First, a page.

An Interview with Max Adams
Screenwriter of EXCESS BAGGAGE
by Christopher Wehner
In 1994 Max Adams won the Austin Film Festival Screenwriting Award for her script EXCESS BAGGAGE and that same year received a Nicholl Fellowship in Screenwriting for her script MY BACK YARD. Since then she has worked with Columbia Pictures, Hollywood Pictures, Touchstone Pictures, Universal Pictures, Walt Disney Studios, and Tri-Star Pictures. She has mentored and taught writers for years at such institutions as the University of Southern California, Austin Film Festival, Squaw Valley Community of Writers, Film Arts Foundation, New York Film Academy and the Academy of Motion Pictures, Arts and Sciences. Max is a former Writers Guild of America (West) online mentor, and has founded two international online screenwriting workshops. She is also the author of “The Screenwriter’s Survival Guide: Or, Guerrilla Meeting Tactics and Other Acts of War.” Her produced films include EXCESS BAGGAGE [credited], THE LADY KILLERS [uncredited], and ONE FOR THE MONEY [uncredited]
CW: What are you doing now teaching wise? Are you teaching in Austin? Max: I’m located in Austin now, I live here, the workshops and classes are online. I occasionally do workshops in person.
Why did you leave Los Angeles? I was really tired of Los Angeles and I am not doing a lot of studio stuff right now. When I have to I can fly in. I like Austin it has a small but growing and interesting film community. It’s also a nice city, but not as sprawling as Los Angeles.
How is the new edition of the “Screenwriter’s Survival Guide” doing? It’s doing really well. It’s in some of the more prestigious independent stores like Samuel French and Book People and it’s selling online on Amazon.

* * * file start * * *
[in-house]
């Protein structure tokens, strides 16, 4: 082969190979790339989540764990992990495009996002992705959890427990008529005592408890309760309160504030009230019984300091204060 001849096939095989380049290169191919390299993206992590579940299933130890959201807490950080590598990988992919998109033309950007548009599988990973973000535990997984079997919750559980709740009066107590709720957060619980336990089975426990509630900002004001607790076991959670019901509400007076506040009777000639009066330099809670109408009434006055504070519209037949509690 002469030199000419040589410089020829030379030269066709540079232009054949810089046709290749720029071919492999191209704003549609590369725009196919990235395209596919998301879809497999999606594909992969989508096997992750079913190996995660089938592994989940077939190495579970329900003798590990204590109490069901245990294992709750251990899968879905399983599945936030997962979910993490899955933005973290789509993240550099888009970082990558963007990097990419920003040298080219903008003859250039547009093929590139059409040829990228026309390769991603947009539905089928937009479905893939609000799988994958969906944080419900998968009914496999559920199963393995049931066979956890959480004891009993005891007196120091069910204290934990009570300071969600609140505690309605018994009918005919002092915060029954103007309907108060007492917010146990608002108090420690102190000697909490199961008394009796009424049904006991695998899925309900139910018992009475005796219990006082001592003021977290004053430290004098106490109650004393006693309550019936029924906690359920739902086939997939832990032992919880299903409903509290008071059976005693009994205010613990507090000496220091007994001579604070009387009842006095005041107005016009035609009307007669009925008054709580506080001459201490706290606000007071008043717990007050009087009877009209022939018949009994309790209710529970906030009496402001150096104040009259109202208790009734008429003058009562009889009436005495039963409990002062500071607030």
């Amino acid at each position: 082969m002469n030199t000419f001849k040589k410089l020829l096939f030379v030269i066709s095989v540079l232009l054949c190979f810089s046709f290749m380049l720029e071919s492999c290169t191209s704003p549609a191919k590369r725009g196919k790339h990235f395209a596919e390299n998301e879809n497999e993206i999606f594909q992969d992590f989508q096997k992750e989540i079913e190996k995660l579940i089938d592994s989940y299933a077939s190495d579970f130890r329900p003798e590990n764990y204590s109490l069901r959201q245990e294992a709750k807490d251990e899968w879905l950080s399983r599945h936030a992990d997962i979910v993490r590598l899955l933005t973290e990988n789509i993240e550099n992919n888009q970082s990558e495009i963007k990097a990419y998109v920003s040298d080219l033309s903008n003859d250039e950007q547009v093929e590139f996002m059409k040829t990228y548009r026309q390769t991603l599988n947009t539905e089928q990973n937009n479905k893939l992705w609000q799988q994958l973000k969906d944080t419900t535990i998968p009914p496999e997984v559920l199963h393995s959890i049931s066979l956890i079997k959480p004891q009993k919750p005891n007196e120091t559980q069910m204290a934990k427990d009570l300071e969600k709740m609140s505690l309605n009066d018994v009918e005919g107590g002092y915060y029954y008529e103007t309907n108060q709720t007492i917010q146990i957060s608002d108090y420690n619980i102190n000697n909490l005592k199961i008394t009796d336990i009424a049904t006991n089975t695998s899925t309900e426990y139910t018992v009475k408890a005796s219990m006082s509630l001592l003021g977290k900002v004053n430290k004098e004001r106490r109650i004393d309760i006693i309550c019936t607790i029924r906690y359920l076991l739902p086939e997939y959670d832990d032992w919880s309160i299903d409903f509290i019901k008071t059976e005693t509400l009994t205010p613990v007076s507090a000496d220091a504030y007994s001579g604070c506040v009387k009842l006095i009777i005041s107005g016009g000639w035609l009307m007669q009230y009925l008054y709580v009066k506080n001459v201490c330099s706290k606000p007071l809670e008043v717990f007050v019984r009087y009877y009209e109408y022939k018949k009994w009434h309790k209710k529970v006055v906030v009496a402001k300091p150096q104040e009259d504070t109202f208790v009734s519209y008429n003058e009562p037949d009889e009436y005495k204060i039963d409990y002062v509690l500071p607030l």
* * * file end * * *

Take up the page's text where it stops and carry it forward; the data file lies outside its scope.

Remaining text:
Why did you decide to write the first edition, what motivated you? People told me I was already writing a book. I shared lots of advice with writers and was an active member on Internet groups. The book’s content was about six years in the trenches talking to fellow writers online about what worked and what didn’t. There’s a lot of information that is circulating on the Internet that is incorrect. So I thought it was important to have something out there that tells writers this is what works, how it works, and this is what doesn’t. And hopefully that’s what the book does.
What is one thing writers need to do before writing their first screenplay? Read a lot of screenplays. People grow up reading a lot of books, but most people don’t grow up reading lots of screenplays. A lot of writers starting out don’t have a real feel for how film scripts work. To write a script, you have to understand how a screenplay works dramatically and on screen when it translates from the page to the screen. And just watching films won’t teach you that. There’s this great quote floating around and I don’t remember who said it, but it is, “Thinking you can write a movie just because you watch movies is like thinking you can build a house just because you live in a house.” There’s a bit more to it.
Then start writing and make your story is as cinematic as possible. Look for things that will play on screen, you want stories that involve action, motion, visuals, characters in motion and not just sitting around being a bunch of talking heads. You have to be thinking about how your story will play visually on screen. Is your idea cinematic? That is something writers don’t always think about when they’re considering stories for film.
What should writers be looking for when reading screenplays? When you’re reading a screenplay you’re looking at structure, dialogue, characterization, visuals, and how everything plays together. Also how scenes play together in a continuous way that moves the story. I think one of the hardest things newer writers face is how to construct the story so each scene makes sense logically, that there are reasons for why scenes follow each other in an escalating story sequence. There’s a great clip online everyone should check out of the SOUTH PARK writers (Trey Parker and Matt Stone) where they talk about —-
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